112 people started this race, but only 5 finished. I was not one of them. 24 hours to run 64 miles is a generous amount of time, but fresh snow combined with frigid temperatures made for a historically tough running of this event.
The Frozen Otter takes place in the Northern Unit of the Kettle Moraine State Forest, approximately 45 minutes north of Milwaukee. The race is run on a section of the Ice Age trail, a path that winds across Wisconsin from Minnesota to Lake Michigan. The race starts at Mauthe Lake, with racers first running the northern section, a 46 mile out-and-back to Highway P, returning to Mauthe Lake, only to head out on the southern section, an 18 mile out-and-back to Highway H.
I discovered the Frozen Otter while researching the Tuscobia Winter Ultra, a 160 mile race in the dead of winter that requires pulling a sled of gear the entire time. To register for that event, you have to complete a ‘shorter’ winter ultra, not only to prove your mettle, but to prove that you won’t die attempting it. The Frozen Otter is one of those qualifying events.
I convinced two friends to do this race with me: Zach, an avid ultra-runner, who completed his first 100-miler a couple months ago; and Adam, a multi-time Ironman finisher, who has competed at the World Championships twice. Each would lead this race at certain points.
Mauthe Lake to Butler Lake (Mile 8)
I was unprepared for this race. A majority of my gear was put through it’s first test run the night before, and I was fastening my gaiters seconds before the race started.
I completed the first mile in 12 minutes. It would be my fastest mile of the day. The 6-8″ of snow that had fallen in the previous 24 hours made running much more difficult.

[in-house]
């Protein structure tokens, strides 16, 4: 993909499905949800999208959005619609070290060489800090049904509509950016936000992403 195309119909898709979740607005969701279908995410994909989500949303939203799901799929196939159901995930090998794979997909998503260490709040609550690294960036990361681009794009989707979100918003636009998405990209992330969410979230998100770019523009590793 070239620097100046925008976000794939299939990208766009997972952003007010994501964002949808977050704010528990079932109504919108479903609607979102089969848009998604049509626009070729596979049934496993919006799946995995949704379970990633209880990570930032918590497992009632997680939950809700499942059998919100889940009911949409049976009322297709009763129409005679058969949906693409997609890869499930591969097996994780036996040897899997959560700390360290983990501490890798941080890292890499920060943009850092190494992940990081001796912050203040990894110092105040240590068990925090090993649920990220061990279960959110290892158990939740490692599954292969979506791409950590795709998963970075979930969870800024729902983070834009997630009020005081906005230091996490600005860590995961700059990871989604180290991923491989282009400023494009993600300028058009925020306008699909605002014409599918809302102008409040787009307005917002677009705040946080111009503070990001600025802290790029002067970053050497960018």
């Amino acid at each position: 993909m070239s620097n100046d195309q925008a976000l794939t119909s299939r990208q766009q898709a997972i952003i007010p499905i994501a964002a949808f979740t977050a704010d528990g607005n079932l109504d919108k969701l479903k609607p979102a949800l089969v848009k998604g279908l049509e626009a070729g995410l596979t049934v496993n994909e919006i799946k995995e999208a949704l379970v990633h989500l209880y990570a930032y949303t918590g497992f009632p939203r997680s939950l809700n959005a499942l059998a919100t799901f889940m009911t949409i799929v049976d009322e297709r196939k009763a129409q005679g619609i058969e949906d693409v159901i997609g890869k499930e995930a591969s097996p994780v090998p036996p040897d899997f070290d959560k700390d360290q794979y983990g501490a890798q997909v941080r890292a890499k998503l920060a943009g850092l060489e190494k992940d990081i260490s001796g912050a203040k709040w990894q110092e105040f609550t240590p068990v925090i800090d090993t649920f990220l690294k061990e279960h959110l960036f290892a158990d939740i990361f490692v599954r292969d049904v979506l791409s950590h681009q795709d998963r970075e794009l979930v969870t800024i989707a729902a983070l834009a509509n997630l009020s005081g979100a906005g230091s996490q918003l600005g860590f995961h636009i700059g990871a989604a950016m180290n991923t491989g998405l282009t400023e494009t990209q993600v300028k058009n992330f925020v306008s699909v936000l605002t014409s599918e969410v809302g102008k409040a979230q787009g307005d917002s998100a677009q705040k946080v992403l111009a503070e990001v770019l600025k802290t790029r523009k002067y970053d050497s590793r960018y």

I quickly adopted a strategy of stepping in the footprints of those ahead of me, which helped, but was still slow moving.
My effort for the first 8 miles was too high. I was sweating in the first hour despite below freezing temperatures. I knew I was going too fast, but my ego got in the way of slowing down.
I was surprised to see Zach when I came into the first aid station. He was out of sight within the first mile and I had imagined he had pulled even further ahead since.
However, being in the lead and breaking the trail slowed him considerably.
Butler Lake to Greenbush (Mile 16)
Zach waited for me and we headed out. We walked a couple of minutes while I downed a cup full of ramen noodles, and then quickly caught the lead pack ahead of us.
For the first 20 miles of this race, the leader never broke away. Creating the first set of foot prints required a lot of energy, so most runners hung at the back of the lead pack.
I was already tired at the 13 mile mark. I knew I was in for a long day and got dropped by the lead group. I came into the Greenbush aid station as the lead pack was leaving.
The aid stations were fantastic. The runners manual made them out to be barebones outposts with just hot water and ramen noodles, but there was much more. Hot chocolate, oatmeal, Oreos, pretzel bites….perfect fuel to cancel out all the calories we were burning. And the wonderful volunteers! The kindness was like visiting Grandma’s house as a child. It was a welcome nutritional and emotional boost every couple of hours.
Greenbush to Hwy P (Mile 23)
At this point, I was reduced to walking large chunks of time. I didn’t complete a single mile of this section faster than 20 minutes, and got passed by numerous runner. The pity party was on in full.
The course, however, was a winter wonderland. It was calm and serene, in stark contrast to the raucous commotion in my mind. I felt like I was being taunted. Why do you feel so miserable when it’s so pretty outside? Can’t you get a hold of your mind and enjoy the beauty?
Hwy P was the turnaround point. I saw Zach coming the other direction, in first place! That’s cool, he could win this thing! Adam was 10 minutes behind.
Hwy P to Greenbush (Mile 30)
I was ready to be done at this point, and only 23 miles in! 41 more miles to go? Yeah, that wasn’t going to happen.
The sun was far gone and temperatures dropped to single digits. I was miserable trudging along. Why do I sign up for these moronic endeavors?